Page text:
Tapas 101

A “first course” for beginners, this is a brief description of some of the most common tapas that visitors can expect to find in any typical tapas bar in Andalucía.

What are tapas?
Tapas are a variety of small savoury Spanish dishes, often served as a snack with drinks, or with other tapas as a meal. To “tapear”, going from bar to bar for drinks and tapas, is an essential part of the social culture of Spain, especially in the south, and is something that every visitor to Spain should experience. Because tapas are informal, and the bars are often busy, they are commonly eaten standing up at the bar or at small tables or even upturned barrels, and the atmosphere is convivial and noisy. In most tapas bars in Sevilla you will see traditional cured hams hanging from the rafters, and many bars are decorated with posters for bullfights, Semana Santa (holy week) and the Feria de Abril (spring fair). Look (or listen) for bars that are full of locals – they will often have the best tapas, though there is no hard and fast rule for this. If the weather is right and there is space it is often good to sit outside and to people watch and enjoy the bustle of life in the city.

History of tapas
There are a number of theories of the origin of the custom of eating small snacks with drinks. Legend has it that because of illness the thirteenth century Castilian king Alfonso X (the Wise) had to eat small snacks with his wine between meals to maintain his strength, and after recovering passed a law that wine or beer served in taverns had to be accompanied by food. More possible origins were practical, with bread or a small plate of ham or olives being used to keep dust or insects out of the drink (the literal meaning of “tapa” is “lid”). It was also the custom for agricultural and other manual workers to eat small snacks so that they could continue working until the main meal of the day. Although tapas in their present form can be found throughout Spain, it is generally accepted to have begun in the taverns and bars of Sevilla and Andalucía.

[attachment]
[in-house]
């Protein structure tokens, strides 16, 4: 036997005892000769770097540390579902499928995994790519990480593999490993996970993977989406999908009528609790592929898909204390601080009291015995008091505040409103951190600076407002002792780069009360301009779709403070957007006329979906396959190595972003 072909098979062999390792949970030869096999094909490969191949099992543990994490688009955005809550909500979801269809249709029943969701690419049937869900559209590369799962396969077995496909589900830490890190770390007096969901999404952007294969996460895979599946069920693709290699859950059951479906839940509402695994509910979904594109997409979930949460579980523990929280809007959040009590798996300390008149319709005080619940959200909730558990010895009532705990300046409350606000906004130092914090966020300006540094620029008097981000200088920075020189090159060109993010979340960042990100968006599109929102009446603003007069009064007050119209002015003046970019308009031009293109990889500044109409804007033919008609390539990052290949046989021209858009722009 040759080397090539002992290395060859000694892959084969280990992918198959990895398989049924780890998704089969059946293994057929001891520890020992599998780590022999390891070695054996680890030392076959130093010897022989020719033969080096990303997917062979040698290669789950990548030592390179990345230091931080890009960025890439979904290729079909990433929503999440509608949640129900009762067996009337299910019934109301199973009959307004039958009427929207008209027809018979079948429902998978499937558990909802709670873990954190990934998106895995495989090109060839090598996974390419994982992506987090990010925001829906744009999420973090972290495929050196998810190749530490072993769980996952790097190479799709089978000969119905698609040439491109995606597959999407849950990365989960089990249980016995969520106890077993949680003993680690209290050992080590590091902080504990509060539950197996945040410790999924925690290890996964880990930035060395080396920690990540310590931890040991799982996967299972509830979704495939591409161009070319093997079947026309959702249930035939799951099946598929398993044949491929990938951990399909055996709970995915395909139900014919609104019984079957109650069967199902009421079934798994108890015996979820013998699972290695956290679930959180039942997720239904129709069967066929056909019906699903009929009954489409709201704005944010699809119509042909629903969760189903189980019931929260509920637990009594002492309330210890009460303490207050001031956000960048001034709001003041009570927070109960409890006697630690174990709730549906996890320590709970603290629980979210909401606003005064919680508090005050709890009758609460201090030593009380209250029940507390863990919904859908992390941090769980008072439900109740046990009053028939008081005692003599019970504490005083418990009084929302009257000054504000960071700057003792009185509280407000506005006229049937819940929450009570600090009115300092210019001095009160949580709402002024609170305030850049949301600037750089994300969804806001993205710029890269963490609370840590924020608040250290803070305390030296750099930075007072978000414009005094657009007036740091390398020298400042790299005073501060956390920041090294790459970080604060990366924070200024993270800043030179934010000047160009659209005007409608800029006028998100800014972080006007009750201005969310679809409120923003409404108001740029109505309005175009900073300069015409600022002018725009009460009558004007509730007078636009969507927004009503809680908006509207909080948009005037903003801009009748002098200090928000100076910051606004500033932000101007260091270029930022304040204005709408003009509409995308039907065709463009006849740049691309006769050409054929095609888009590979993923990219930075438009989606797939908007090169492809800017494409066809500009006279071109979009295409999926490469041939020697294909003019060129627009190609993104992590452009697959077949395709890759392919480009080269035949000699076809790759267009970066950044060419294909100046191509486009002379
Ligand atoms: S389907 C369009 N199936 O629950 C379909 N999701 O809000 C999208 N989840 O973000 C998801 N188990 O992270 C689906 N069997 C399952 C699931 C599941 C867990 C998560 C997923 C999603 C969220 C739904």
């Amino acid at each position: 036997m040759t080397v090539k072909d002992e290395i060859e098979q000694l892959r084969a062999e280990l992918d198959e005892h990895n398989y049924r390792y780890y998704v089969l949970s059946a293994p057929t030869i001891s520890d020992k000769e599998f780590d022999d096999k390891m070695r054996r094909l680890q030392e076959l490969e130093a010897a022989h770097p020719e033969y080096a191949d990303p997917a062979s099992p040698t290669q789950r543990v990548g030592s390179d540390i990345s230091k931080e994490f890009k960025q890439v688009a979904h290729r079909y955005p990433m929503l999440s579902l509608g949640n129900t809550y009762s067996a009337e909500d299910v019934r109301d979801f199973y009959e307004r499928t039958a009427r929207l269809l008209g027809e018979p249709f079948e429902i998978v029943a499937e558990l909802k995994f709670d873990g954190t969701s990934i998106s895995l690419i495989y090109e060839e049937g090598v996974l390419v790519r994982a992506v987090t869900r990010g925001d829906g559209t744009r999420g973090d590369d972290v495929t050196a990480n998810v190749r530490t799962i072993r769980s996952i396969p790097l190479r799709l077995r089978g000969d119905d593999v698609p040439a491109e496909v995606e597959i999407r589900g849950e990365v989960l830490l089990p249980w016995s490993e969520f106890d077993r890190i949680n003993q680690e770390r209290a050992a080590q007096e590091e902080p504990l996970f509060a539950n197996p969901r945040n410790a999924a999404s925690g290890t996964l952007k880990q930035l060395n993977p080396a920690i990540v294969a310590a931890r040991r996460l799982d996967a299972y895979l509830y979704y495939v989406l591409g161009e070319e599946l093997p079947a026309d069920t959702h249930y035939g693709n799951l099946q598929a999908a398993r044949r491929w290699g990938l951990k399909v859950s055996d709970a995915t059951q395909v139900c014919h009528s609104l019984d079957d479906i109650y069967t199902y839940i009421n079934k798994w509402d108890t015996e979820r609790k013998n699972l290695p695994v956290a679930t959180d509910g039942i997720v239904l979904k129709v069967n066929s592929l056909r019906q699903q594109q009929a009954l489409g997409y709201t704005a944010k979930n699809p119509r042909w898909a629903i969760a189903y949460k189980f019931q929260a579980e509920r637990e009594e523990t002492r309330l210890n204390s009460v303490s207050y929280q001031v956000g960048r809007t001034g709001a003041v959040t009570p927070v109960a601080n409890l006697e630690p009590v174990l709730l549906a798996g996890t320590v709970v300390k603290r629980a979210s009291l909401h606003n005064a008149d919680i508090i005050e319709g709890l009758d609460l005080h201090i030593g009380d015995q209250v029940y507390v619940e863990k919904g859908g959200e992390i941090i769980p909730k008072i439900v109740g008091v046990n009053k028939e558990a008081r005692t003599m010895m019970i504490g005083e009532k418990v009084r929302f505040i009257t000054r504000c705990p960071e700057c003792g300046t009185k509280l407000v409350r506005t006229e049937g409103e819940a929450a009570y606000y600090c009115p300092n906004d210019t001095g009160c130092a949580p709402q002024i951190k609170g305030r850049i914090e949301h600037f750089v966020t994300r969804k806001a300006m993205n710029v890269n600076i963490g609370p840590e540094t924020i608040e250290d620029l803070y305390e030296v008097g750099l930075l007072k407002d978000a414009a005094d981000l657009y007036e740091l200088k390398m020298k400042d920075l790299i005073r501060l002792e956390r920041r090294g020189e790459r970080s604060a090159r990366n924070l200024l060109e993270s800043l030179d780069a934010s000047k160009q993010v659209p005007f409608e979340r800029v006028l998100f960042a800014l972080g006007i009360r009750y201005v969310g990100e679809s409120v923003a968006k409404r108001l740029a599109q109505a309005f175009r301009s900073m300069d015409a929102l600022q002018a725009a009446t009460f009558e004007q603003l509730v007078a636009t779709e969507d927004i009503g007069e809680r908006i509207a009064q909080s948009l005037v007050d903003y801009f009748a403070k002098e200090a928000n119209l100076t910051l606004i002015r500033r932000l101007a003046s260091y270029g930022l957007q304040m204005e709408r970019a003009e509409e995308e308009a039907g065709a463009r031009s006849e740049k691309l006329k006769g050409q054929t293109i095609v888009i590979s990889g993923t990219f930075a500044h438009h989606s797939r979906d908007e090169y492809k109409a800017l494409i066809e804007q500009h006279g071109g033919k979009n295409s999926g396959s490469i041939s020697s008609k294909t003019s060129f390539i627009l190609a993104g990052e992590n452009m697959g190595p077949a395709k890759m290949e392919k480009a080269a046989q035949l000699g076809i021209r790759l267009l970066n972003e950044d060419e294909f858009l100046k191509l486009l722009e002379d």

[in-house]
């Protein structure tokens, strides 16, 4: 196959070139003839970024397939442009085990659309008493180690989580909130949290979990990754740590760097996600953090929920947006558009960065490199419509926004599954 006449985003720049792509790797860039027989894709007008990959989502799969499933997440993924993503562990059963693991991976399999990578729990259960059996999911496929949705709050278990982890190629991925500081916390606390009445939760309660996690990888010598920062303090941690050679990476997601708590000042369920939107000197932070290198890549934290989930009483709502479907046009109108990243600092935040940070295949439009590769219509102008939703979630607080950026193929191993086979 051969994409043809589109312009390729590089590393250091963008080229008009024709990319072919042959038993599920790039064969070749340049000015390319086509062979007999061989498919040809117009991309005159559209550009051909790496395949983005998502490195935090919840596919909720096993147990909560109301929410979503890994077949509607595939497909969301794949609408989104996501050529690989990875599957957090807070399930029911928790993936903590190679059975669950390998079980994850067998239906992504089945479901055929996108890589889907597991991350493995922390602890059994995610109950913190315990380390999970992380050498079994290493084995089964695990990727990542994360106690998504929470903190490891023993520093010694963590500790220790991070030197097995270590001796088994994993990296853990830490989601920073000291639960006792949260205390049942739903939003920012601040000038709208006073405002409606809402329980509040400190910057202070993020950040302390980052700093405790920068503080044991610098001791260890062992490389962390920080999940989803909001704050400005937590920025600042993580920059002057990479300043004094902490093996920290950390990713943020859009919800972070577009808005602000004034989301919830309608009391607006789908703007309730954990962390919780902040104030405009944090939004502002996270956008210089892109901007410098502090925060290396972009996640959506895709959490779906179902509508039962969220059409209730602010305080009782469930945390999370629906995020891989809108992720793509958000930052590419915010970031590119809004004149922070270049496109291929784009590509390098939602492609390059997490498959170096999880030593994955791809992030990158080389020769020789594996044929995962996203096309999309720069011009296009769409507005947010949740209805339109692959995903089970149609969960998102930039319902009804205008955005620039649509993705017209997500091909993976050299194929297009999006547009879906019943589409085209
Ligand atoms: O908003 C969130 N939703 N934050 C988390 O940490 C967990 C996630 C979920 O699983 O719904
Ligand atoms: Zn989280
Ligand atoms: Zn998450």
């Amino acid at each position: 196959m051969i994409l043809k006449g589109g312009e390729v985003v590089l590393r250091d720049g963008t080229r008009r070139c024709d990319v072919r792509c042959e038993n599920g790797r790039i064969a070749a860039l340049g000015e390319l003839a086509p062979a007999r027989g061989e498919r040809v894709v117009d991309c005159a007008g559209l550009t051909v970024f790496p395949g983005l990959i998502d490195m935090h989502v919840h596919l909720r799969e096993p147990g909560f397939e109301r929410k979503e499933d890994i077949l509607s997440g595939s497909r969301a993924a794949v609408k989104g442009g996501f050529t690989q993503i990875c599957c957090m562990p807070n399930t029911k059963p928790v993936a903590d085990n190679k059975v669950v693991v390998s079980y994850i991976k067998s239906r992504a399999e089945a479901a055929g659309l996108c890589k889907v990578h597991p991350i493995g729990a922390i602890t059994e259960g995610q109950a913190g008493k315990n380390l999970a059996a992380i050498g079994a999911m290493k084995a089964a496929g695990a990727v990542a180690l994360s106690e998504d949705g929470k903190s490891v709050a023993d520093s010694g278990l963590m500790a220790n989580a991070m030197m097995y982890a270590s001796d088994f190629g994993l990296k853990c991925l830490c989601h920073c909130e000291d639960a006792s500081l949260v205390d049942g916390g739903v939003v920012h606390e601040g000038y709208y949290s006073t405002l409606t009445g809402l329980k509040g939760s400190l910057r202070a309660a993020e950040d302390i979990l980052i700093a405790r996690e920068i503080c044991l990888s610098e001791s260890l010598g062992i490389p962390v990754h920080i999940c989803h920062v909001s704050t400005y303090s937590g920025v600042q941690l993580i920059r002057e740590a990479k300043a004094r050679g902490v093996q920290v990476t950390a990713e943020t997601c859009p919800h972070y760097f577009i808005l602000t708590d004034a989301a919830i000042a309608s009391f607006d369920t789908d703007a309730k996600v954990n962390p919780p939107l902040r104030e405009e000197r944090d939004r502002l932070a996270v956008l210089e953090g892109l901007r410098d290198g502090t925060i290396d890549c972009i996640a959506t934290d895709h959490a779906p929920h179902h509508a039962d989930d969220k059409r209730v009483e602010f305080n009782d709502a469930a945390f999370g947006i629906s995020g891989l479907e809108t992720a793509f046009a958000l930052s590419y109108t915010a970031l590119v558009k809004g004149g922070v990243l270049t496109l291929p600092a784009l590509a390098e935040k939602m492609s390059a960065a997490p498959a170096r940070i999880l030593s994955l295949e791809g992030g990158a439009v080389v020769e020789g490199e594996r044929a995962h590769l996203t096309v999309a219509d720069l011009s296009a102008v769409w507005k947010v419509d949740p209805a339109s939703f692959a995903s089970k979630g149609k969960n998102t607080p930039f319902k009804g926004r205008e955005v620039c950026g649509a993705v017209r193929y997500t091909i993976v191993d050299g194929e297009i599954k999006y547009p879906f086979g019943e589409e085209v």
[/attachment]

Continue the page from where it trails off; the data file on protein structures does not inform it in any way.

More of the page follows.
How to order
The first thing to do is check whether you can order tapas at the tables. In some places they only serve tapas at the bar and you have to order raciones (large plates) at tables or out on the terrace. Once seated, don’t order everything at once. Many tapas are already prepared and you could end up with 5-6 dishes arriving at once. Also, you may see something “walk by” that looks good, so best to start with just one or two tapas each and take it from there.

The barman will usually run a tab for you, which is paid after you have finished eating. Some bars, where food and drink is taken outside, charge with each round of tapas and drinks. I always tip 10% if I have been served at a table (and have had good service). If I’ve only had a quick snack and a drink standing at the bar then I tend to just leave the change.

Prices and eating times